The recent Seventh Circuit decision, ADT Security Services, Inc. v. Lisle-Woodridge Fire Protection District, held that a fire protection district’s mandatory requirement that all commercial and multi-family homes have a direct connection to the fire district’s monitoring system was invalid. This decision impacts any fire district currently requiring direct connection to its alarm monitoring system. The court held that the fire protection district did not have the statutory authority to own or lease fire alarm equipment for use at private businesses. Furthermore, the court held that the alarm relaying system did not comport with national requirements and was less efficient than systems available on the open market. The court also strongly suggested that a mandate to use the district’s equipment raised serious federal antitrust concerns. In light of that decision, many districts and municipalities served by districts which require a similar connection are seeking alternatives to abide by the Lisle interpretation.
One such alternative being considered is for the fire protection district to enter into an intergovernmental agreement whereby one or more municipalities take over the proprietary ownership and leasing of the monitoring system, which could remain mandatory by way of municipal ordinance for all commercial and multi-family properties. The question raised is whether municipalities have the authority to require direct connection if fire districts do not.
While there is no case directly on point, an argument can be made that municipalities may own, operate, and mandate such systems, based upon Alarm Detection Systems, Inc. v. Village of Hinsdale and statutory authority.
In Hinsdale, a private alarm company, Alarm Detection Systems, Inc. (ADS) sued the Village of Hinsdale wherein the Village (rather than the fire district) had a similar mandatory, direct connect requirement. ADS challenged the Village’s statutory authority and claimed state antitrust and state constitutional violations. The court in Hinsdale found in favor of the Village. The court emphasized the fact that the direct connect would mean a quicker response time leading to fewer injuries and less property damage and held, “Illinois courts have consistently held that [statutory] grants of authority permit municipalities to regulate both the construction of new buildings and the maintenance of existing buildings in order to protect the lives, health, and property of the public.” Based upon the state’s laws empowering municipalities, the court held “a municipality has the authority . . . to amend the national building or fire codes or draft its own codes as it determines is necessary in order to protect the public safety and welfare. . . [and that] the Village had the authority under the Code to enact [an] ordinance requiring that all fire alarm systems in new and existing commercial buildings be tied directly to the Village’s fire board.”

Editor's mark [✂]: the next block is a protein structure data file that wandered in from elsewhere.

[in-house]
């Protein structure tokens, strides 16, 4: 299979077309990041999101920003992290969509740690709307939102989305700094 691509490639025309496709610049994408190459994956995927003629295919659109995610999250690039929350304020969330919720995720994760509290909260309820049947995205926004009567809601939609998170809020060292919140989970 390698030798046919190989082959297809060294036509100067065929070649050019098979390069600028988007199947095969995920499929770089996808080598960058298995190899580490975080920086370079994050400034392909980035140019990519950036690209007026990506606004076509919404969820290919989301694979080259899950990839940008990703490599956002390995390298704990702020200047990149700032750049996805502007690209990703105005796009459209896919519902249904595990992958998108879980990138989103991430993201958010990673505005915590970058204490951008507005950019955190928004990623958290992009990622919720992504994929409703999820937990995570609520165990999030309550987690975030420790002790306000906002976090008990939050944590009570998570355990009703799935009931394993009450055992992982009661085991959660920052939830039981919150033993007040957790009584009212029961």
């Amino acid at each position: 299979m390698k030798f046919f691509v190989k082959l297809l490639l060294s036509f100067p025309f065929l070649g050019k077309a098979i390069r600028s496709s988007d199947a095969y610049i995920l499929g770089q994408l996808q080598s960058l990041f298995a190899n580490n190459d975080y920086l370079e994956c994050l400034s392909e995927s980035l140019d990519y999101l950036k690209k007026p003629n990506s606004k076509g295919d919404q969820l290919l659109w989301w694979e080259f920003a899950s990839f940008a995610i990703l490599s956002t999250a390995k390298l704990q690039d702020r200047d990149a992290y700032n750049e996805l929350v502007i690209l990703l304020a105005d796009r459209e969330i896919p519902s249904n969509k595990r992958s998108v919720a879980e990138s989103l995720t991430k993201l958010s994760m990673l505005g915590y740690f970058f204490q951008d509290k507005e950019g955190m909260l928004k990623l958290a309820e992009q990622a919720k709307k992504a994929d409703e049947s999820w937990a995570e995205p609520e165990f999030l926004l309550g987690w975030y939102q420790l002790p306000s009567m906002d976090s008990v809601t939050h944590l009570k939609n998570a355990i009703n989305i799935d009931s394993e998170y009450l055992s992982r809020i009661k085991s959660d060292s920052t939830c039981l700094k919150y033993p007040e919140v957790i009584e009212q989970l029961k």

The Hinsdale court further rejected ADS’s argument that the ordinance violated its due process rights under the Illinois constitution, holding that the Village’s ordinance was rationally related to a legitimate government interest, that of fire safety, based upon the fact that the direct connect would mean a quicker response time leading to fewer injuries and less property damage. The court also rejected ADS’s argument that the ordinance was an unlawful restraint on trade and an illegal exercise of monopoly power under the Illinois Antitrust Act. The court found that Section 5(15) of the Illinois Antitrust Act specifically exempts activities of a local government.
The Hinsdale case did not deal with federal antitrust laws, but there is support in state statutes that would seem to protect municipalities from federal antitrust claims. The alarm companies point to a U.S. Supreme Court decision wherein it held that only “state action” as opposed to “local government action” is exempt from antitrust liability. FTC v. Phoebe Putney Health System, Inc. held that state action immunity will only attach to the activities of local governments if they are “undertaken pursuant to a ‘clearly articulated and affirmatively expressed’ state policy to displace competition.”
The Illinois legislature, in reaction to this “state action doctrine” has addressed the antitrust immunity issue in the Illinois Municipal Code, 65 ILCS 5/1-1-10, which provides specific antitrust protection to municipalities acting either pursuant to general home rule power or pursuant to its constitutionally and statutorily prescribed sources of municipal power. Thus, while this is a complicated issue with no case directly on point, the Hinsdale case along with Section 1-1-10 seems to provide the authority to require a direct connect alarm system. However, any community contemplating such a mandatory connection requirement should review all aspects of the system with its legal counsel.
Author: Kelly A. Cahill